Foreign ministers from the eight wealthiest countries in the world gathered Wednesday in Whistler to talk about terrorism. But as the meeting got underway, so did the protests.
As big events go, this protest was small. Two busloads of protesters from the Coalition for Social Justice in Vancouver made up the small crowd.
There were more media representatives than protesters, and more police than the media and protesters combined.
The CSJ came armed with a document that outlined exactly what policy changes they'd like to see.
The protesters believe the anti-terror strategy currently embraced by the G8 is wrong. They believe 'spreading the wealth' of the G8 nations with poorer countries will reduce terrorism.
Protester Elsie Dean said the CSJ asked Canadian foreign affairs minister Bill Graham to receive the declaration, which she said "would mean a complete reversal of the present policies they're following."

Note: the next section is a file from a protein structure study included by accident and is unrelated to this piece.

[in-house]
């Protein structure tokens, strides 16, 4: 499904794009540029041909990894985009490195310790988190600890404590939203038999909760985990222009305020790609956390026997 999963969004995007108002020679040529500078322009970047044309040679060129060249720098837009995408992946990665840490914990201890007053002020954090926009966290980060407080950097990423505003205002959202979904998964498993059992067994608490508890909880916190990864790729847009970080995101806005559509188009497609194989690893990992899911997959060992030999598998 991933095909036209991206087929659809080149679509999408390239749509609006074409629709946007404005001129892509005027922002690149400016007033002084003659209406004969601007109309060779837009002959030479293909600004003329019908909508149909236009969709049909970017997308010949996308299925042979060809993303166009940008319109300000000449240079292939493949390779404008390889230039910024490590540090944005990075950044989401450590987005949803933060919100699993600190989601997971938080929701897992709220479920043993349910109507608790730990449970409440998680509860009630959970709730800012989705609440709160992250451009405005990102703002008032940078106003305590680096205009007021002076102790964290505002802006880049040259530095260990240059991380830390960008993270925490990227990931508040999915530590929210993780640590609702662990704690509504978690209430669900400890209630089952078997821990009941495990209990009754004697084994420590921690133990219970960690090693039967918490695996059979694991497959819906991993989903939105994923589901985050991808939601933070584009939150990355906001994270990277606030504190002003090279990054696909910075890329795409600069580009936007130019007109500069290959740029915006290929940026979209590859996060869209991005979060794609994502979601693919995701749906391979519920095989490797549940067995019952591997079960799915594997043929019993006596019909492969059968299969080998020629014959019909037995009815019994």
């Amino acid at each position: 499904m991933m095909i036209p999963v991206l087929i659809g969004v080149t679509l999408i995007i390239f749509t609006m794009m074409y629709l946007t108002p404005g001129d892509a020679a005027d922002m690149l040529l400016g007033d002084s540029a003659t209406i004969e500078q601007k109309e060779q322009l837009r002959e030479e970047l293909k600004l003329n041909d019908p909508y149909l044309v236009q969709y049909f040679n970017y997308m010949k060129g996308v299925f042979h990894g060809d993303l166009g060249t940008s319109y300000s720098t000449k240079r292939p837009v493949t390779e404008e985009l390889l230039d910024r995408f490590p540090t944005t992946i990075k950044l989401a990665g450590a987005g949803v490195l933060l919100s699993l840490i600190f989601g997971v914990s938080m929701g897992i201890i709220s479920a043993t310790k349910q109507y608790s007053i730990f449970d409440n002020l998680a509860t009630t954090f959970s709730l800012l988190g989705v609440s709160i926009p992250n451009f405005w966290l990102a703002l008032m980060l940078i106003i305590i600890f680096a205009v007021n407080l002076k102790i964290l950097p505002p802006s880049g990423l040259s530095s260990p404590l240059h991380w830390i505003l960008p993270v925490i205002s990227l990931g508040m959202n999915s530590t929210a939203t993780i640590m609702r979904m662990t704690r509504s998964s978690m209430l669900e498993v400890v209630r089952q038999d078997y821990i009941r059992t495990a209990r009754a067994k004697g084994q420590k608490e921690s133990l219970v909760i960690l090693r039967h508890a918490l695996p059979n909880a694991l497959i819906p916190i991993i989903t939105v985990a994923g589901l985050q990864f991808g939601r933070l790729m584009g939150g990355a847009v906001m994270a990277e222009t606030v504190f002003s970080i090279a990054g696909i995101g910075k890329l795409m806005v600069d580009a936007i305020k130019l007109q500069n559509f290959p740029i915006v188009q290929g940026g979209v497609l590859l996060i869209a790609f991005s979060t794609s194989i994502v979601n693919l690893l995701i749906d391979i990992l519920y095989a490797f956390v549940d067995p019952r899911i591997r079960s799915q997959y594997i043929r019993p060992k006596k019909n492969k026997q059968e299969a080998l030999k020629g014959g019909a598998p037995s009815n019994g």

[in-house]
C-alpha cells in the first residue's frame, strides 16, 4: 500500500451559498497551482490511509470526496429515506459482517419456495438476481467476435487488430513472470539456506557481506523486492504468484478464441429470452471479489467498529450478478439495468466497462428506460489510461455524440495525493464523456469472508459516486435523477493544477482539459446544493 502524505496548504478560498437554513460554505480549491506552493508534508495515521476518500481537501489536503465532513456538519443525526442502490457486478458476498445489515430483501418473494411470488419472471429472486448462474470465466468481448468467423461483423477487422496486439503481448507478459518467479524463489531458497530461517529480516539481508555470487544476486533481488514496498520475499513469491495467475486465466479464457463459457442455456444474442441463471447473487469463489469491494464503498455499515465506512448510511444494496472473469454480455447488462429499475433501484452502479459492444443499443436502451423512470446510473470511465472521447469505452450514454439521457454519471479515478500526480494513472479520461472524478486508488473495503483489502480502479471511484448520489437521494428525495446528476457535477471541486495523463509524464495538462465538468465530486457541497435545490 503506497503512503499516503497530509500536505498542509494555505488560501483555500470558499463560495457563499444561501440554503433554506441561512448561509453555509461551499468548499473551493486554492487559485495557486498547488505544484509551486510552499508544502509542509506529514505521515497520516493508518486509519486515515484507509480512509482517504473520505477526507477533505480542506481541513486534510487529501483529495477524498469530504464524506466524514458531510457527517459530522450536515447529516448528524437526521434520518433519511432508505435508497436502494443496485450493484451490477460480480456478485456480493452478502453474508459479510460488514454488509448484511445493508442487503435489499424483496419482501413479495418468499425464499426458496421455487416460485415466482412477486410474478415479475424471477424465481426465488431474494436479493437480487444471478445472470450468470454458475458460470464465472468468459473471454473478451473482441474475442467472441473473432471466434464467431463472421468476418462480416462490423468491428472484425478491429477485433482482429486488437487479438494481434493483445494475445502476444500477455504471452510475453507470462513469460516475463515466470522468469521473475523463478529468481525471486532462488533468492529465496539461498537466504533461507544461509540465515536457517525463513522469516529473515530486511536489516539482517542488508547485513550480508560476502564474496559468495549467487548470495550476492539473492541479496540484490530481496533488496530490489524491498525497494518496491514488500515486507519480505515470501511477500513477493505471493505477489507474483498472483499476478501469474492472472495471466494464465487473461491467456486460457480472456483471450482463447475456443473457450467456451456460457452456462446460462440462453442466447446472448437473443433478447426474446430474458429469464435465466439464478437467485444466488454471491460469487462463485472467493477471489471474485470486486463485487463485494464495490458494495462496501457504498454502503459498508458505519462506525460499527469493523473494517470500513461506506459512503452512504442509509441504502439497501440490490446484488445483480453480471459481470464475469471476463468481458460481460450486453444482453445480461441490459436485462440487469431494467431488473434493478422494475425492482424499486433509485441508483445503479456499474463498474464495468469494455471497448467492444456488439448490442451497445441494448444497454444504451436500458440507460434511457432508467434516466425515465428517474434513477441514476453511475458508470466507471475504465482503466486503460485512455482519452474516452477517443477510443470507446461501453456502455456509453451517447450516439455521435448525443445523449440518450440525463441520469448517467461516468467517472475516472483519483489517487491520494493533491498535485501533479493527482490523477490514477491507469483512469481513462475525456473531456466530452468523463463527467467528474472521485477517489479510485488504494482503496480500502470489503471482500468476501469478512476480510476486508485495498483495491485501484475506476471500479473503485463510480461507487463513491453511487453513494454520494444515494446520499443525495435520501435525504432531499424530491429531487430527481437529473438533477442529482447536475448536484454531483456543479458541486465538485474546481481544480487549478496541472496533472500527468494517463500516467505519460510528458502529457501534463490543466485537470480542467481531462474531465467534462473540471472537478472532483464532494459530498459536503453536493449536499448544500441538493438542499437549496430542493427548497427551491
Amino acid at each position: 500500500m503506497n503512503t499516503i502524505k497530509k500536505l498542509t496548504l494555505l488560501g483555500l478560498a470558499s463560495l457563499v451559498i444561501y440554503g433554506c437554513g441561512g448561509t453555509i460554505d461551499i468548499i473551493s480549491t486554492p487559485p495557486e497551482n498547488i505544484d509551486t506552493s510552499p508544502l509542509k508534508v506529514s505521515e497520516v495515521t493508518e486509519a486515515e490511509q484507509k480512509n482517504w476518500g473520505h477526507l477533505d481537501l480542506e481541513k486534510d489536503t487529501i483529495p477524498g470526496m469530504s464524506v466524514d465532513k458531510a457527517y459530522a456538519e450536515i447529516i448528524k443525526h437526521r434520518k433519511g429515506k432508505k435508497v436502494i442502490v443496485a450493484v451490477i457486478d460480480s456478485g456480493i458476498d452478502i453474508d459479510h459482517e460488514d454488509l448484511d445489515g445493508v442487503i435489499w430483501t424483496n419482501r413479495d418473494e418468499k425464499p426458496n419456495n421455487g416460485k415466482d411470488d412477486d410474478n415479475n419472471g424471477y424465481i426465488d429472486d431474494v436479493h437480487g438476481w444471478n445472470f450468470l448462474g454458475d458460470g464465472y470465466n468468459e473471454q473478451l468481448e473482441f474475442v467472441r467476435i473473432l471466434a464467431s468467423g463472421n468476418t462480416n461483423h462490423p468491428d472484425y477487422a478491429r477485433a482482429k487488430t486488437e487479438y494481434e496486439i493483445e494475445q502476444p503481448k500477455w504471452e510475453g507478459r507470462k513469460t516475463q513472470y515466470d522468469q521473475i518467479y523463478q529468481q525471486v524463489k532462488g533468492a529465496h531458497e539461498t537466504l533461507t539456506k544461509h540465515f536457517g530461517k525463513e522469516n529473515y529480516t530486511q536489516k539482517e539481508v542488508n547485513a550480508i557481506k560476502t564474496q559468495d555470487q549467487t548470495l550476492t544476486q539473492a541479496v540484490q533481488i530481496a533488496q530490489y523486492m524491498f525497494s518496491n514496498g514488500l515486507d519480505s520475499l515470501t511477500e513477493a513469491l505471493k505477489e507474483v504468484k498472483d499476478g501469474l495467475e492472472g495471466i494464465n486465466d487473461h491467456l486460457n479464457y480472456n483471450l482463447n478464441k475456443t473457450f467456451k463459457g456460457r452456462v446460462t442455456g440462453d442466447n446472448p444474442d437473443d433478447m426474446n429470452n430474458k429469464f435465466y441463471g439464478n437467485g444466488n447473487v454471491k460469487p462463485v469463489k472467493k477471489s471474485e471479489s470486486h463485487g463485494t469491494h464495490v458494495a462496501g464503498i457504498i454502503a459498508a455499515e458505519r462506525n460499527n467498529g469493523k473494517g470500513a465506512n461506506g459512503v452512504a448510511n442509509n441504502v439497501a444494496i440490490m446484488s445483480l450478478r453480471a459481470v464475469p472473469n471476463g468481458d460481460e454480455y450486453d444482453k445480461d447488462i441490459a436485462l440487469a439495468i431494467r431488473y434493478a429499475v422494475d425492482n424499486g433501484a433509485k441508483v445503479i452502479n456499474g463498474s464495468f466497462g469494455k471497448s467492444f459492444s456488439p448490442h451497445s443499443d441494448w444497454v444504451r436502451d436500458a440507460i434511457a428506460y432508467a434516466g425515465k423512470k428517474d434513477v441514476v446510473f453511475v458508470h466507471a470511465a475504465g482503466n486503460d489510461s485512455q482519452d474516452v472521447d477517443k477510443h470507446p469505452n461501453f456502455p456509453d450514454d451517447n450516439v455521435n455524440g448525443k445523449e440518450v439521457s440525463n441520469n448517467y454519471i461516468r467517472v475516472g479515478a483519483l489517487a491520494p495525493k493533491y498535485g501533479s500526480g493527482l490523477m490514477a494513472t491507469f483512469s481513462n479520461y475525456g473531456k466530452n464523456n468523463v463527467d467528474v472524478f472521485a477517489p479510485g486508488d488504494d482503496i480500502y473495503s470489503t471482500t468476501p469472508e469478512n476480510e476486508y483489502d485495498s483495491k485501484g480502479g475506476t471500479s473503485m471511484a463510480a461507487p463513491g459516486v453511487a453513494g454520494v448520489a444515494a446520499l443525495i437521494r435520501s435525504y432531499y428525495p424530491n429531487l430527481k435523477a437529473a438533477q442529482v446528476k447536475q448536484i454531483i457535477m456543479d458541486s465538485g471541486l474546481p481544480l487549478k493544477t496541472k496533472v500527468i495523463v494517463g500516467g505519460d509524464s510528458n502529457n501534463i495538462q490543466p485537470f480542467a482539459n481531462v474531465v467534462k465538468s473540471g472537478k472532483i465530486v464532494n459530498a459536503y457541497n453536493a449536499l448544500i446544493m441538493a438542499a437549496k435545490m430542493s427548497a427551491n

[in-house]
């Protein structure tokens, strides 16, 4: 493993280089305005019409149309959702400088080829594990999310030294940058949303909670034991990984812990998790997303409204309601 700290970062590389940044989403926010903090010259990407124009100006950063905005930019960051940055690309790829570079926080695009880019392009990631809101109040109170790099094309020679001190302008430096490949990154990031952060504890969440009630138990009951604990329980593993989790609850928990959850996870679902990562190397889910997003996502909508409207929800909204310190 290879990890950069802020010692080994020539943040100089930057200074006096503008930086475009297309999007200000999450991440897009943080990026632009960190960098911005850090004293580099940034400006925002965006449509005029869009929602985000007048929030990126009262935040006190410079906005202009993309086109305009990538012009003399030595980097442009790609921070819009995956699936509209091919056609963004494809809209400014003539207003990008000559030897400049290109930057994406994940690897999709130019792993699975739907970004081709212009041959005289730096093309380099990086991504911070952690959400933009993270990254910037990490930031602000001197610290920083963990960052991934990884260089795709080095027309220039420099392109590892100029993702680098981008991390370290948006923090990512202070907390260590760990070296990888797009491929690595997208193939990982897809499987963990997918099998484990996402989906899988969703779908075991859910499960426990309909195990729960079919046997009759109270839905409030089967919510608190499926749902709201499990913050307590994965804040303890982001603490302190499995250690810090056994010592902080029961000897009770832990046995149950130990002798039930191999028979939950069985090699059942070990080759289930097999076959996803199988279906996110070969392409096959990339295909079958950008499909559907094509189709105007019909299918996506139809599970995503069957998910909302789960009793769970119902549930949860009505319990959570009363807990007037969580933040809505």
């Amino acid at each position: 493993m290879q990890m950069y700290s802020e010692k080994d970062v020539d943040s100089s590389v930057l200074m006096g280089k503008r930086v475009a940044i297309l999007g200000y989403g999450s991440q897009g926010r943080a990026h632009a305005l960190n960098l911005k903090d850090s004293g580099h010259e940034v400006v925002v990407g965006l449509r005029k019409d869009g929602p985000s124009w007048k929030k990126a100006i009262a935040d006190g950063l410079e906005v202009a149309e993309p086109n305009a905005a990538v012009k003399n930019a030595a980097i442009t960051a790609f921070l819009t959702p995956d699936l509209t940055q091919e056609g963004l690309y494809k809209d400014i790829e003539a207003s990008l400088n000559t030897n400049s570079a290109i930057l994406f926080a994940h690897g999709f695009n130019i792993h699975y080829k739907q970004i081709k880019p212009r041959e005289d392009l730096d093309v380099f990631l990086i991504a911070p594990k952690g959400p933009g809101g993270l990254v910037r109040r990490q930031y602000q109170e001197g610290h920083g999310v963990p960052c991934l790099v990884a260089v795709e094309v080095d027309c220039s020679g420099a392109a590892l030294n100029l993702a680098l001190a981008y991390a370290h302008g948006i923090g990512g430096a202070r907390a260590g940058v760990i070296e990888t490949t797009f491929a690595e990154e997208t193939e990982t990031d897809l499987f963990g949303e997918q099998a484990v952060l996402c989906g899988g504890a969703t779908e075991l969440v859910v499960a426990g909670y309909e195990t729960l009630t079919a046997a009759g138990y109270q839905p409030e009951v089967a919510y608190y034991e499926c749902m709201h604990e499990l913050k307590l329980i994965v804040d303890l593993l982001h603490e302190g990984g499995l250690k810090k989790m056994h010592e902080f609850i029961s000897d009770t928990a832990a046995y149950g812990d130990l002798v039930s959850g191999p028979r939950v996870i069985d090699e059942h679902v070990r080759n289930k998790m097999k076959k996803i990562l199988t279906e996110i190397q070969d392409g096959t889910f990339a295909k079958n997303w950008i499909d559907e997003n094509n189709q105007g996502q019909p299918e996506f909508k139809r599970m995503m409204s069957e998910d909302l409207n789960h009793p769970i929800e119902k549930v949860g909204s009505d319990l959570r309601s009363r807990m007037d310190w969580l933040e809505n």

In an unexpected move, the protesters were allowed to present their perspective in a short face-to-face meeting with Graham.
It was an example of a gentler approach to crowd control at the Summit. A special police-activist liason officer was there to keep both sides happy.
It was he who arranged for two representatives of the CSJ to deliver their message in person to the minister.
Without credentials, Dean and Phil Lyons were given a quick security check and escorted in the building for a five-minute interview.
Despite the unusual opportunity to meet the minister, Lyons expressed dismay at the "American security in a freer country like Canada."
"Well, we'll get our point heard," he acknowledged.
The G8 leaders will discuss such topics as nuclear proliferation, rebuilding Afghanistan, peace in the Mideast, and the U.S.-led war on terrorism.
G8 leaders will gather in Kananaskis, Alberta later this month.
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